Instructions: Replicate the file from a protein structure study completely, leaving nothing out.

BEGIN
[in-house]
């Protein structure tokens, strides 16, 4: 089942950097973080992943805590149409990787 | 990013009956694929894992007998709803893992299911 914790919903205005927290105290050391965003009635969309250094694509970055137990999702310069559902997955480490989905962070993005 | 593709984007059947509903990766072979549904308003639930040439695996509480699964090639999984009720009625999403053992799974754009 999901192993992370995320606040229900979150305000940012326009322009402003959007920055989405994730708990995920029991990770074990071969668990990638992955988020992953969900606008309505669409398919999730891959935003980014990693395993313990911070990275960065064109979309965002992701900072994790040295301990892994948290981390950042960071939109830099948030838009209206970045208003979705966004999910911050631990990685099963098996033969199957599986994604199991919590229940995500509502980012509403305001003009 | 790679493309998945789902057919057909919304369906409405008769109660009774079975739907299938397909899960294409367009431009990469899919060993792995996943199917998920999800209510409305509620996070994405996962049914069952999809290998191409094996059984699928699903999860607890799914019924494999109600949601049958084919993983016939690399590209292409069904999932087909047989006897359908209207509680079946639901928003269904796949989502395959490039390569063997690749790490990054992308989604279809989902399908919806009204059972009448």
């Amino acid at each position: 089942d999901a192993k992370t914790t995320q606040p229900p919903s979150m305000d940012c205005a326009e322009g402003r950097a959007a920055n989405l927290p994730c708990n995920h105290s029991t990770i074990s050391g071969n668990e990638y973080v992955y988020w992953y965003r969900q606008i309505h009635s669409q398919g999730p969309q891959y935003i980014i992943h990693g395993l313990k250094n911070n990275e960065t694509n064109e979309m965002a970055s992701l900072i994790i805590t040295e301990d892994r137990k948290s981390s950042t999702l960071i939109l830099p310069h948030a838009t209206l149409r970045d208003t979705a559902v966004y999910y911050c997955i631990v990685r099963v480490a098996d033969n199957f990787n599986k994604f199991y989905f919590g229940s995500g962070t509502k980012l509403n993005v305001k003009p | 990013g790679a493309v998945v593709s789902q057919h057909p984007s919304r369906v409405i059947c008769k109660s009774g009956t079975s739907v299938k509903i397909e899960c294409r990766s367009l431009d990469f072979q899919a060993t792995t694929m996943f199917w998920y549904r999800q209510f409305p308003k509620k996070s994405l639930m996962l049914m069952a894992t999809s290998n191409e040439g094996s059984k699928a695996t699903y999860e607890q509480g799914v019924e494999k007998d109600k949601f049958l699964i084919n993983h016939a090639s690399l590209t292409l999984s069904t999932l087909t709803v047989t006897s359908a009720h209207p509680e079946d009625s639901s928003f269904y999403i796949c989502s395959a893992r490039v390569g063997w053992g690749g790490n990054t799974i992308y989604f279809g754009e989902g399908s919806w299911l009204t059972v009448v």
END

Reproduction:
[in-house]
């Protein structure tokens, strides 16, 4: 089942950097973080992943805590149409990787 | 990013009956694929894992007998709803893992299911 914790919903205005927290105290050391965003009635969309250094694509970055137990999702310069559902997955480490989905962070993005 | 593709984007059947509903990766072979549904308003639930040439695996509480699964090639999984009720009625999403053992799974754009 999901192993992370995320606040229900979150305000940012326009322009402003959007920055989405994730708990995920029991990770074990071969668990990638992955988020992953969900606008309505669409398919999730891959935003980014990693395993313990911070990275960065064109979309965002992701900072994790040295301990892994948290981390950042960071939109830099948030838009209206970045208003979705966004999910911050631990990685099963098996033969199957599986994604199991919590229940995500509502980012509403305001003009 | 790679493309998945789902057919057909919304369906409405008769109660009774079975739907299938397909899960294409367009431009990469899919060993792995996943199917998920999800209510409305509620996070994405996962049914069952999809290998191409094996059984699928699903999860607890799914019924494999109600949601049958084919993983016939690399590209292409069904999932087909047989006897359908209207509680079946639901928003269904796949989502395959490039390569063997690749790490990054992308989604279809989902399908919806009204059972009448």
């Amino acid at each position: 089942d999901a192993k992370t914790t995320q606040p229900p919903s979150m305000d940012c205005a326009e322009g402003r950097a959007a920055n989405l927290p994730c708990n995920h105290s029991t990770i074990s050391g071969n668990e990638y973080v992955y988020w992953y965003r969900q606008i309505h009635s669409q398919g999730p969309q891959y935003i980014i992943h990693g395993l313990k250094n911070n990275e960065t694509n064109e979309m965002a970055s992701l900072i994790i805590t040295e301990d892994r137990k948290s981390s950042t999702l960071i939109l830099p310069h948030a838009t209206l149409r970045d208003t979705a559902v966004y999910y911050c997955i631990v990685r099963v480490a098996d033969n199957f990787n599986k994604f199991y989905f919590g229940s995500g962070t509502k980012l509403n993005v305001k003009p | 990013g790679a493309v998945v593709s789902q057919h057909p984007s919304r369906v409405i059947c008769k109660s009774g009956t079975s739907v299938k509903i397909e899960c294409r990766s367009l431009d990469f072979q899919a060993t792995t694929m996943f199917w998920y549904r999800q209510f409305p308003k509620k996070s994405l639930m996962l049914m069952a894992t999809s290998n191409e040439g094996s059984k699928a695996t699903y999860e607890q509480g799914v019924e494999k007998d109600k949601f049958l699964i084919n993983h016939a090639s690399l590209t292409l999984s069904t999932l087909t709803v047989t006897s359908a009720h209207p509680e079946d009625s639901s928003f269904y999403i796949c989502s395959a893992r490039v390569g063997w053992g690749g790490n990054t799974i992308y989604f279809g754009e989902g399908s919806w299911l009204t059972v009448v």